Worrisome shipments of mislabeled radioactive waste never passed through Utah before they arrived in Nevada, Gov. Gary Herbert assured concerned environmental groups through a letter on Tuesday.

He added that he and key state agencies are notified any time that “dangerous and highly sensitive radioactive wastes travels through Utah.” Another state official says that occurs once or twice a month, and emergency, transportation and public safety officials are also notified.

Environmental activists said the letter from Herbert was only a partial response to concerns they raised last week, and that it sidestepped other concerns about controversial plutonium shipments to Nevada and a request that Herbert join the governors of Nevada and New Mexico to strongly oppose moving spent nuclear fuel rods for storage in their states.

Nine Utah environmental groups raised that alarm after Nevada Gov. Steve Sisolak had said the U.S. Department of Energy told him it sent 32 shipments of radioactive material incorrectly labeled as low-level waste into Nevada from Tennessee between 2013 and 2018.

He added he was initially told it included “reactive” material that can release large amounts of thermodynamic energy. Sisolak and Nevada’s two senators sent a letter calling such shipments “unconscionable.”

The nine Utah groups wrote Herbert worrying that “communities along the interstate highways and railroads in Utah were likely at risk from all these shipments,” and asked whether appropriate Utah authorities and first responders are notified in advance.

Herbert wrote on Tuesday “that none of the mislabeled material recently transported from Oak Ridge, Tennessee, to the Nevada National Security Site passed through Utah at any point in its journey.”


The governor’s office referred questions about how he knew that to the state Department of Environmental Quality. Its spokeswoman, Donna Kemp Spangler, said some of its officials spoke with U.S. Department of Energy officials on Monday, who said the shipments never came through the Beehive State.

Rusty Lundberg, deputy director of the Utah Division of Waste Management and Radiation Control, was one of the officials in that conversation. “It’s a matter of geography. Tennessee is south of our southern border” so shipments used Interstate 40 and never came through Utah, he explained.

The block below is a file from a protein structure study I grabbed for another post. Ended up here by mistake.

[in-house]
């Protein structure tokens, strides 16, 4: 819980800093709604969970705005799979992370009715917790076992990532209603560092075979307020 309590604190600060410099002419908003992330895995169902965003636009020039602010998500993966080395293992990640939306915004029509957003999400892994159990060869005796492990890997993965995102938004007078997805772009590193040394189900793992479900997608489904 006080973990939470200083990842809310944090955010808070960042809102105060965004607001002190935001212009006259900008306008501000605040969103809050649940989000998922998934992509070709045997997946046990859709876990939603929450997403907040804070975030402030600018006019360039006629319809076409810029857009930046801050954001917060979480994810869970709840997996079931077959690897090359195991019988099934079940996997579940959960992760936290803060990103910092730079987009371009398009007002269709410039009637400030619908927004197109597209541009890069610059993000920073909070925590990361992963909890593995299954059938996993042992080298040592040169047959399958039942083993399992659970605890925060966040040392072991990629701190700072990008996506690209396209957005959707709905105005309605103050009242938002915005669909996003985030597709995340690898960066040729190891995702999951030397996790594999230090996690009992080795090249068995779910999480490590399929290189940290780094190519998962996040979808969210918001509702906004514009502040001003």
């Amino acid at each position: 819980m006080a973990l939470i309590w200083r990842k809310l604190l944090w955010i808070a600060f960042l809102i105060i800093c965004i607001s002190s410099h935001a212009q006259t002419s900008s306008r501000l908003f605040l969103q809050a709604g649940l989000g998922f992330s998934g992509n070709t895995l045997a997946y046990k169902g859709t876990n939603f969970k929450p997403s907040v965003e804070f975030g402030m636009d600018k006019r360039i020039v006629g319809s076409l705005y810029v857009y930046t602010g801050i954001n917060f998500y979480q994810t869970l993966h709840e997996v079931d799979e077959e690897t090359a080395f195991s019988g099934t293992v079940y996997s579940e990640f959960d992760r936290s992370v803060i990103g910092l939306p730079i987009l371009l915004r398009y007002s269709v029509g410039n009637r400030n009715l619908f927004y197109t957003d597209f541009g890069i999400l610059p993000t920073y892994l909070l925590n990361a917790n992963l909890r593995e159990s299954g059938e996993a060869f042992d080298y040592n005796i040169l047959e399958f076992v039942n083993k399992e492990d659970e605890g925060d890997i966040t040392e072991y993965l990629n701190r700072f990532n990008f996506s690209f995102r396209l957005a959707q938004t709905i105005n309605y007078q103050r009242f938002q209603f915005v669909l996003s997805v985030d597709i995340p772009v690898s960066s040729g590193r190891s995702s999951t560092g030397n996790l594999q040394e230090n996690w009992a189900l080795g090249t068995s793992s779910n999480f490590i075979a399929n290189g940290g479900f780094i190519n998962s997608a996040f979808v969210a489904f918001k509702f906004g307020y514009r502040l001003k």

About mislabeled shipments, Herbert wrote, “We expect the federal government and all agencies involved in the transport and packaging of nuclear waste to be exacting, accurate and truthful when labeling these materials.”

Herbert added that he feels the state is properly notified about nuclear waste and material shipments that do come through Utah.

(Francisco Kjolseth | Tribune file photo) Utah Gov. Gary Herbert speaks during an interview on the final day of the legislative session at the Utah State Capitol.

“The U.S. Department of Energy informs Utah’s Department of Environmental Quality when dangerous and highly sensitive radioactive wastes travels through Utah. DEQ keeps me informed of all such shipments. The transport of such materials is confidential and maintaining that confidentiality is vital to our public safety and national security,” the governor wrote.

Lundberg said the state receives notification of such radioactive shipments through the state about once or twice a month.

He said other key agencies — such as transportation, emergency management and public safety — are also notified about the shipments and the routes in case the shipments are involved in an accident and added, “There has never been an accident involving these materials in Utah.”

Ashley Soltysiak, director of the Utah Sierra Club, said “what we saw was a really very incomplete answer” from the governor to concerns environmental groups raised.

(Leah Hogsten | Tribune file photo) Ashley Soltysiak, director of the Utah Sierra Club.

She noted they also complained that DOE earlier this year revealed it had quietly shipped a half metric ton of weapons-grade plutonium from South Carolina to Nevada last year despite the latter state’s protest. They also asked Herbert to join Nevada and New Mexico to protest storing spend nuclear rods in their states. She said he was silent on all that.

“We are just hopeful to hear more from the governor on these issues. They are really pressing public issues that we feel like he has an obligation to be vocal about,” she said.

Steve Erickson, an activist who volunteers with the Citizens Education Project, said that while the mislabeled radioactive waste didn’t come through Utah, “other shipments do all the time” and said the state needs to better explain how safety and security are protected.

Also about fighting shipment of spent nuclear fuel to the West, he said, “We need to hang with our neighbors or risk hanging separately with the consequences, to paraphrase Benjamin Franklin.”